Chris Hawkins (S, USC) – 49

Hawkins is a good college football player in the Pac 12.  He has considerable versatility as a DB, having started at CB, SS and FS at Southern California.  He is instinctive, possesses good recognition and, against athletically limited offenses, he looks like a good prospect.  When, however, he is up against more talented players, the flaws in his game shine through with uncomfortably lustrous brightness.  He has marginal size at best (5-11, 188) for an NFL safety; he is not big or physical enough to play in the box and, as a free safety, I have concerns about his athleticism; he takes a lot of shallow angles towards the ball and lacks the speed or agility to compensate when those angles are flawed – see the 2016 Alabama game (Q2, 7:55) as an example.  His tackling is also very erratic.  He can be effective in small spaces but, in the open field, he tends to try to make arm tackles that are only sporadically effective.  I also struggle to see how he would match up against big, physical TEs in the NFL.  In short, although Hawkins should, justifiably, be highly thought of by Trojans fans, I don’t really see him as a bona fide NFL prospect at this point and I don’t have a draftable grade on him, going into the 2017 season.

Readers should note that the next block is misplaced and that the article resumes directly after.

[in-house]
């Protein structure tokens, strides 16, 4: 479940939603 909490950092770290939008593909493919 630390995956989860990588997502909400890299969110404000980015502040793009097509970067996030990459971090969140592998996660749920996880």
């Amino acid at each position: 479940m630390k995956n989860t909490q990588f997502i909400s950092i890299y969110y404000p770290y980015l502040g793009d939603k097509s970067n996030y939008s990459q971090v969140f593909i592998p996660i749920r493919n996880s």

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Trey Marshall (S, Florida State) – 79

There is definitely a place for Trey Marshall in the NFL, but teams will have to be careful to play to his strengths and mask his deficiencies.  He has, to an extent, been a victim of his own versatility at FSU, lining up almost everywhere in the secondary.  That has, however, enabled scouts to see him in all sorts of situations.  To my mind, his skill-set is that of a box safety, or strong safety, in the NFL.  He doesn’t have the cover skills to match up against NFL WRs; in coverage, he is scrappy, grabby, slow to turn his hips and has marginal ball skills.  You don’t really want him exposed too much against WRs in space.  He is, however, fast and physical enough to cover TEs and RBs effectively.  In run support, Marshall is really very good; he flies to the ball like a missile and hits very aggressively; in this part of the game, he reminds me of Keanu Neal, of the Atlanta Falcons.  I like a safety who looks like he bears a personal grudge towards the ball carrier and Marshall certainly falls into this category.  I will be interested to see if he can bed down in one position in the 2017 season and improve his skills in the cover game.  If so, he could rise quickly up draft boards.  Nevertheless, I’ve already seen enough from Marshall to justify giving him a Day 2 grade.